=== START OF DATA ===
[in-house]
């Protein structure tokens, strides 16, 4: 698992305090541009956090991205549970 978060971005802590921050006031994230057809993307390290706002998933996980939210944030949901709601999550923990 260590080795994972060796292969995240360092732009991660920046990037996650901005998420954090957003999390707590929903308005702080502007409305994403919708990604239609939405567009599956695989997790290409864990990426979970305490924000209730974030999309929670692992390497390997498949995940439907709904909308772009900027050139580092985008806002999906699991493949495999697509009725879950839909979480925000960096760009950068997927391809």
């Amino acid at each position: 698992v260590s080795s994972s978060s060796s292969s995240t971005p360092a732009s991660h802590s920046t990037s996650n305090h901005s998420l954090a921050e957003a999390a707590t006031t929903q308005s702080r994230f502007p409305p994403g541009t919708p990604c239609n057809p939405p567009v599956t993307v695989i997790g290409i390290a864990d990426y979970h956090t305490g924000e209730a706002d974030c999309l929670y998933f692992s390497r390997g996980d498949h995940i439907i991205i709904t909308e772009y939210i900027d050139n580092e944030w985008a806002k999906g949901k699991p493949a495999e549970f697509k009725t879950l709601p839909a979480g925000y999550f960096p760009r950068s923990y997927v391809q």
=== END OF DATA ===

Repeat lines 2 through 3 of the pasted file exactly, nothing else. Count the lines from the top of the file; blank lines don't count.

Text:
């Protein structure tokens, strides 16, 4: 698992305090541009956090991205549970 978060971005802590921050006031994230057809993307390290706002998933996980939210944030949901709601999550923990 260590080795994972060796292969995240360092732009991660920046990037996650901005998420954090957003999390707590929903308005702080502007409305994403919708990604239609939405567009599956695989997790290409864990990426979970305490924000209730974030999309929670692992390497390997498949995940439907709904909308772009900027050139580092985008806002999906699991493949495999697509009725879950839909979480925000960096760009950068997927391809």
């Amino acid at each position: 698992v260590s080795s994972s978060s060796s292969s995240t971005p360092a732009s991660h802590s920046t990037s996650n305090h901005s998420l954090a921050e957003a999390a707590t006031t929903q308005s702080r994230f502007p409305p994403g541009t919708p990604c239609n057809p939405p567009v599956t993307v695989i997790g290409i390290a864990d990426y979970h956090t305490g924000e209730a706002d974030c999309l929670y998933f692992s390497r390997g996980d498949h995940i439907i991205i709904t909308e772009y939210i900027d050139n580092e944030w985008a806002k999906g949901k699991p493949a495999e549970f697509k009725t879950l709601p839909a979480g925000y999550f960096p760009r950068s923990y997927v391809q």